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The Rwanda genocide: 20 years later

Adeline, who was 19-years-old in the beginning of the Rwanda genocide, saw her whole family perish when the Interahamwe, the Hutu militia, entered her village and killed any Tutsi that appeared before them.

“Many people were being captured by villagers and brought to the roadblock,” Adeline said. “Soon there were so many women kept aside for rape. This went on for two weeks.”

After being repeatedly raped and beaten by several men, Adeline thought she was to be murdered too. But, her area was liberated by the Rwandan Patriotic Front. Today, she is now living with HIV.

“We will always remember the more than 800,000 innocent people so brutally murdered as we pay tribute to the bravery and resilience of the survivors,” said UN Secretary-General Ban Ki-moon in his message for the 20th Commemoration of the Rwanda Genocide on 7 April.

“Twenty years after the beginning of the genocide in Rwanda, the horror has not diminished,” said UN Human Rights Chief Navi Pillay in her statement on the International Day of Reflection on the 1994 Genocide in Rwanda.

“We must support Rwandan efforts to ensure the promotion and protection of human rights for all, and efforts to move towards reconciliation and rehabilitation,” Pillay said.

In 1994, over a period of 100 days, mostly ethnic Tutsi and moderate Hutu were killed by Hutu militia and Government forces. The massacres began the day after a plane was shot down as it was about to land in Kigali, the capital of Rwanda. The Presidents of Rwanda and Burundi were on this plane. Ironically, they were returning from peace talks aimed at securing a peace agreement and ceasing the conflict between the Hutu-Government and a Tutsi rebel group. The plane crash triggered the killings.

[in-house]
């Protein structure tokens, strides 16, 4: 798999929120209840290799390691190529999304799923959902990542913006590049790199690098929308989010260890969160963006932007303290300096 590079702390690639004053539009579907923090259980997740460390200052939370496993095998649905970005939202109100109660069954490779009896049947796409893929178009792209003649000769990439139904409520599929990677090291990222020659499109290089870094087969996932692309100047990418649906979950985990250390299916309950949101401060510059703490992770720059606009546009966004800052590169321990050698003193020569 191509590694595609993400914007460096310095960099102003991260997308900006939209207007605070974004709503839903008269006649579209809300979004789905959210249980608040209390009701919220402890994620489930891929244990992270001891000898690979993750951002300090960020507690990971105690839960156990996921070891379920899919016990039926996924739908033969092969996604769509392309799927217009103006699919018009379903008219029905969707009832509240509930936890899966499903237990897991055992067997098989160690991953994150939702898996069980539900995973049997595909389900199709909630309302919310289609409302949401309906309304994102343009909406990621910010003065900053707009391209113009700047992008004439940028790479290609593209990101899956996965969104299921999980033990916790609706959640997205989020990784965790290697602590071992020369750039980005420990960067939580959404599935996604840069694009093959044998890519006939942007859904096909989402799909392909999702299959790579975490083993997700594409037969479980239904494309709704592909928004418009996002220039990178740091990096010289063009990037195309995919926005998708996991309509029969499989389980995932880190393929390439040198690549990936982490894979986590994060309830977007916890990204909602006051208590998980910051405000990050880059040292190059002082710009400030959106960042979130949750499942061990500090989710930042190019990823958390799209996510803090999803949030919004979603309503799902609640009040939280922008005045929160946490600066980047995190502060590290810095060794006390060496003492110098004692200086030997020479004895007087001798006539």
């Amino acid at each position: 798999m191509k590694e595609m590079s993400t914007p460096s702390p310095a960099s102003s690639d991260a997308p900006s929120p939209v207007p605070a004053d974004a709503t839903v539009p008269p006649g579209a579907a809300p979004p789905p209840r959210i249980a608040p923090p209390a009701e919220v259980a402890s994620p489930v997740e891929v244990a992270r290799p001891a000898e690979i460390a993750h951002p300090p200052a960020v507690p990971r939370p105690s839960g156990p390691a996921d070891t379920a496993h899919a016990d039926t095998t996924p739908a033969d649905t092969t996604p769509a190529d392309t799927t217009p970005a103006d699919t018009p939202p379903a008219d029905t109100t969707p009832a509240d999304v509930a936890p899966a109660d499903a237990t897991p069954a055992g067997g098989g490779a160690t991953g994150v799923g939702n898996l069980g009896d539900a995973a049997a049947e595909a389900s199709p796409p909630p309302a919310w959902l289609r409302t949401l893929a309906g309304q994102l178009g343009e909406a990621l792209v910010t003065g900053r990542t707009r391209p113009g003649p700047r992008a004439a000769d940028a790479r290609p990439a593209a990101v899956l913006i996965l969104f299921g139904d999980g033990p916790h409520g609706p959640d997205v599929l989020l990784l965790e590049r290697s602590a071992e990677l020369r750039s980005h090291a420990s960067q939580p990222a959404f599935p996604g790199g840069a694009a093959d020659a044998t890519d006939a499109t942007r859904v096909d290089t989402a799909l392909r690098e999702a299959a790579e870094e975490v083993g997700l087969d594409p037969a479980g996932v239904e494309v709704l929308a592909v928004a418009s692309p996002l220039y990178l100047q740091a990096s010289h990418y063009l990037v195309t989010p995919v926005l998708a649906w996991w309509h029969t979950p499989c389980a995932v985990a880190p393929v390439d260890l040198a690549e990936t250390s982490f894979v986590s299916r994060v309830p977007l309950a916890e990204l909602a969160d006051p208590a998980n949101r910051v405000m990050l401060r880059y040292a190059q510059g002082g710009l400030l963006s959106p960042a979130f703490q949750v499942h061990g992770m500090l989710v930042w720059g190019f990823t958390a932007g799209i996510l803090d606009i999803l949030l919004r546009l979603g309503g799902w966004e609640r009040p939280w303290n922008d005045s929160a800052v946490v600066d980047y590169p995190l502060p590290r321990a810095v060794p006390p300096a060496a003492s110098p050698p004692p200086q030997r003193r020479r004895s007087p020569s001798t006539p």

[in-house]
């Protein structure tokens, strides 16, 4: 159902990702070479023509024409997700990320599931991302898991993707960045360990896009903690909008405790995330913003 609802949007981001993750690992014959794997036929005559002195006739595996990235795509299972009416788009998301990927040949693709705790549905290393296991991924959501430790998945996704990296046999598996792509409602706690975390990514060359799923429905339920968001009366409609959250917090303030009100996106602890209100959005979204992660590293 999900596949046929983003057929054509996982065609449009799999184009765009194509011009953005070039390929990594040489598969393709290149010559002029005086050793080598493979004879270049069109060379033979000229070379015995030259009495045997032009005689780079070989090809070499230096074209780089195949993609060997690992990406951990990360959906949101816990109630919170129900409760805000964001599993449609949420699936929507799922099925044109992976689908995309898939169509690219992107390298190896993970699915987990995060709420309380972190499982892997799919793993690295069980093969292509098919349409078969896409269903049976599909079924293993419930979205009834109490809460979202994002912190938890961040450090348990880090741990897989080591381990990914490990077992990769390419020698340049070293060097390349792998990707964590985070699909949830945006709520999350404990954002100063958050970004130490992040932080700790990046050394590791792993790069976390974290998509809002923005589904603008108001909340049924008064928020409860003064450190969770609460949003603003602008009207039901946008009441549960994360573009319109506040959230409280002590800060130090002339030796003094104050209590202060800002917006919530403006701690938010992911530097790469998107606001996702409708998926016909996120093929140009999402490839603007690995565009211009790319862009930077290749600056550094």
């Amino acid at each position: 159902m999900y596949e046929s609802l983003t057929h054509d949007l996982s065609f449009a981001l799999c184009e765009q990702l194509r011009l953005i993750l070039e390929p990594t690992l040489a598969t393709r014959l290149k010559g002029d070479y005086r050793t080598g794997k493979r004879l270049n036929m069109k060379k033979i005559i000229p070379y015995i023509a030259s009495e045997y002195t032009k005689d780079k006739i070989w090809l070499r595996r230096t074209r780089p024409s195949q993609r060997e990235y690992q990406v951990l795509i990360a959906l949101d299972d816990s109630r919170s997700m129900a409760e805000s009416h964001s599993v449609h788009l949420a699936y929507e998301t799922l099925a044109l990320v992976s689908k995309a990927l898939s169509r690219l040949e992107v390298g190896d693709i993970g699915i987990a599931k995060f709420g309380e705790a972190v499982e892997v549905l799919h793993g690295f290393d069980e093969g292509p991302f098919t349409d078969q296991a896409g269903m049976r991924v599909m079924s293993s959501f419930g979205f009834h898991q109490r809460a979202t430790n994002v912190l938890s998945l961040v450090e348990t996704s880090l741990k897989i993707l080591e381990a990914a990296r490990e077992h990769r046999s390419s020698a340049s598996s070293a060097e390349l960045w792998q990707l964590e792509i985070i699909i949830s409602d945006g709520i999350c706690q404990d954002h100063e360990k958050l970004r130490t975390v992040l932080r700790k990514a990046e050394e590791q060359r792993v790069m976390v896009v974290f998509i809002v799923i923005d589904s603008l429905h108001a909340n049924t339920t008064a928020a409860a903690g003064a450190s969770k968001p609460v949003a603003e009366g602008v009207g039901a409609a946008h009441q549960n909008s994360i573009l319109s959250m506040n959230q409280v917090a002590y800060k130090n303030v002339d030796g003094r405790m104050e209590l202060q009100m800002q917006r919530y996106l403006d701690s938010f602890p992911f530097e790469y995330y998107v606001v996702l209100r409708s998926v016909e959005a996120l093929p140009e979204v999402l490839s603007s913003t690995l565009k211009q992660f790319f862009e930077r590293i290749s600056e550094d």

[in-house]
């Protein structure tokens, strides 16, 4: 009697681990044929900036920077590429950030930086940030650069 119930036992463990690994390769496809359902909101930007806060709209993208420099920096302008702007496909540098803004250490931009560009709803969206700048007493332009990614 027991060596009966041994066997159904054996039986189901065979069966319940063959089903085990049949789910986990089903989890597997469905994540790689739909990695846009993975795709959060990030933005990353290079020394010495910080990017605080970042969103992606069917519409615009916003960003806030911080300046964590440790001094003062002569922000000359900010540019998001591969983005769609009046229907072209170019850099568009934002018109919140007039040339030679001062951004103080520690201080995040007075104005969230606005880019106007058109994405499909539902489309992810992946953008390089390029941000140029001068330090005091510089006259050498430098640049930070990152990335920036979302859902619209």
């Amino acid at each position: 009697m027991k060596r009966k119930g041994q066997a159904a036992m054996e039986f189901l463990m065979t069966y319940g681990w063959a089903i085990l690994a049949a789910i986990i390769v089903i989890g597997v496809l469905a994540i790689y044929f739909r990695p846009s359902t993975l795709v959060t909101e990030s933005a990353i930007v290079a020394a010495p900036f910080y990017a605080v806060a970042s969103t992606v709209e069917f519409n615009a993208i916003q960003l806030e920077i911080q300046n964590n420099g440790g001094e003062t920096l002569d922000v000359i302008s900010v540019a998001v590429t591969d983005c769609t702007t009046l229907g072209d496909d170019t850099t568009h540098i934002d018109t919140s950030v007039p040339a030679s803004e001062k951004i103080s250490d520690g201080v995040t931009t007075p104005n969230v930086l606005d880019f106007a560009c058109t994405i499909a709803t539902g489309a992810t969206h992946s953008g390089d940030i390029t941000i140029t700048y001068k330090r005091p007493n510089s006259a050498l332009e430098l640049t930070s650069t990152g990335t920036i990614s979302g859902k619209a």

Like Adeline, an estimated 100,000 to 250,000 women were raped during the three months. Thousands of Hutu and Tutsi women were left widowed as a result of the conflict. Many of the women who survived are now living with HIV or dying of AIDS. There are currently one million orphans in Rwanda as a result of HIV/AIDS and the genocide in 1994.

Uyisenga was 14-years-old when she found herself being chased by men with sticks and machetes. “I was raped and abused, but still had the courage to keep running,” she said. “You may say I am brave and courageous. Yes, I have looked death in the face, and have paid a shocking price to survive. But in some ways, I was lucky. I did not see my family killed.”

Phillippe was six-years-old when the Interahamwe, the Hutu militia, invaded his home and killed his parents and uncle. He was rescued by a Rwandan Patriotic Front solider and eventually reconnected with an uncle who raised him. At age 26, he has hopes of becoming a construction engineer and has found a bit of peace after speaking with other survivors.

“Many of my friends who survived still have trauma problems; but together we help each other out when we can,” he said. “I would like to see a more stable Rwanda where there is no threat to children.”

In 1994, the International Criminal Tribunal for Rwanda was established by the United Nations to prosecute people who were responsible in the genocide. At the 2005 World Summit, as an attempt to prevent similar atrocities from happening again, Heads of States and Governments adopted the responsibility to protect. This commitment was intended to protect people from genocide, war crimes, ethnic cleansing and crimes against humanity, and their incitement.

“We must also reflect, on this day, upon the adequacy of our efforts to resolve current human rights crises, both in their embryonic and their advanced stages, so that we are not doomed to go on repeating the chronic failures of the past,” Pillay said.

A memorial ceremony will be held on 16 April at 6:15 p.m. at the UN Headquarters in New York and webcast live.

Several commemorative events are being held in Rwanda including the laying of wreaths and the lighting of the National Flame of Mourning at the Kigali Genocide Memorial Centre, the National Commemoration at Amahoro Stadium in Kigali, and the Walk to Remember from Parliament to Amahoro Stadium.

7 April 2014

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